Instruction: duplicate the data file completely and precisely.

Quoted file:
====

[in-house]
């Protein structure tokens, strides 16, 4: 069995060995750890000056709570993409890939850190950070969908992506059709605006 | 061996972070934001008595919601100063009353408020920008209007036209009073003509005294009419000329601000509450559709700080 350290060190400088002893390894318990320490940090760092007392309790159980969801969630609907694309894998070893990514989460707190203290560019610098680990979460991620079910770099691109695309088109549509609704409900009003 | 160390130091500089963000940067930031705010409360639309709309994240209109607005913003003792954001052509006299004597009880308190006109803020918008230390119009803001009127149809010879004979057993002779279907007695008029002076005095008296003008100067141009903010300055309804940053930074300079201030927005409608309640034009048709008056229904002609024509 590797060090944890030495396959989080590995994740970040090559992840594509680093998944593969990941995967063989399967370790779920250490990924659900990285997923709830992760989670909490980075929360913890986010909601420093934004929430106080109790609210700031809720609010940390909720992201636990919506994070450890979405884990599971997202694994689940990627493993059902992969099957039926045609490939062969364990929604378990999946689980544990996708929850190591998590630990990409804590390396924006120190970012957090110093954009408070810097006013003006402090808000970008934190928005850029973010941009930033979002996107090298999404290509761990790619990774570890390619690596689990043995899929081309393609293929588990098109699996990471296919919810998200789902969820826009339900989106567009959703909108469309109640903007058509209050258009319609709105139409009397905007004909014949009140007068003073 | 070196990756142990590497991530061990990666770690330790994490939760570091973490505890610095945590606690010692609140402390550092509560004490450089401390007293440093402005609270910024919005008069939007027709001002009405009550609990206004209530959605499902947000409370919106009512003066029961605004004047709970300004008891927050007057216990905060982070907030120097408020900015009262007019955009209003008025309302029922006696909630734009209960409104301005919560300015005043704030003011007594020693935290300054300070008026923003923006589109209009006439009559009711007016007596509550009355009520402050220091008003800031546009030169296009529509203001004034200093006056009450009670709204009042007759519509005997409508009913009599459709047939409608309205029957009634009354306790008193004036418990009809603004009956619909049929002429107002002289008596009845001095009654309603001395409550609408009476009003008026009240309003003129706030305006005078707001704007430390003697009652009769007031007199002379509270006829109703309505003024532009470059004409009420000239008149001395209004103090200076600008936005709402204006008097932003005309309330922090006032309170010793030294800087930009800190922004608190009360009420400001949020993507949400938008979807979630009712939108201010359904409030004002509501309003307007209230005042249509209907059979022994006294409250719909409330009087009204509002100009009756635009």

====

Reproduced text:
[in-house]
């Protein structure tokens, strides 16, 4: 069995060995750890000056709570993409890939850190950070969908992506059709605006 | 061996972070934001008595919601100063009353408020920008209007036209009073003509005294009419000329601000509450559709700080 350290060190400088002893390894318990320490940090760092007392309790159980969801969630609907694309894998070893990514989460707190203290560019610098680990979460991620079910770099691109695309088109549509609704409900009003 | 160390130091500089963000940067930031705010409360639309709309994240209109607005913003003792954001052509006299004597009880308190006109803020918008230390119009803001009127149809010879004979057993002779279907007695008029002076005095008296003008100067141009903010300055309804940053930074300079201030927005409608309640034009048709008056229904002609024509 590797060090944890030495396959989080590995994740970040090559992840594509680093998944593969990941995967063989399967370790779920250490990924659900990285997923709830992760989670909490980075929360913890986010909601420093934004929430106080109790609210700031809720609010940390909720992201636990919506994070450890979405884990599971997202694994689940990627493993059902992969099957039926045609490939062969364990929604378990999946689980544990996708929850190591998590630990990409804590390396924006120190970012957090110093954009408070810097006013003006402090808000970008934190928005850029973010941009930033979002996107090298999404290509761990790619990774570890390619690596689990043995899929081309393609293929588990098109699996990471296919919810998200789902969820826009339900989106567009959703909108469309109640903007058509209050258009319609709105139409009397905007004909014949009140007068003073 | 070196990756142990590497991530061990990666770690330790994490939760570091973490505890610095945590606690010692609140402390550092509560004490450089401390007293440093402005609270910024919005008069939007027709001002009405009550609990206004209530959605499902947000409370919106009512003066029961605004004047709970300004008891927050007057216990905060982070907030120097408020900015009262007019955009209003008025309302029922006696909630734009209960409104301005919560300015005043704030003011007594020693935290300054300070008026923003923006589109209009006439009559009711007016007596509550009355009520402050220091008003800031546009030169296009529509203001004034200093006056009450009670709204009042007759519509005997409508009913009599459709047939409608309205029957009634009354306790008193004036418990009809603004009956619909049929002429107002002289008596009845001095009654309603001395409550609408009476009003008026009240309003003129706030305006005078707001704007430390003697009652009769007031007199002379509270006829109703309505003024532009470059004409009420000239008149001395209004103090200076600008936005709402204006008097932003005309309330922090006032309170010793030294800087930009800190922004608190009360009420400001949020993507949400938008979807979630009712939108201010359904409030004002509501309003307007209230005042249509209907059979022994006294409250719909409330009087009204509002100009009756635009």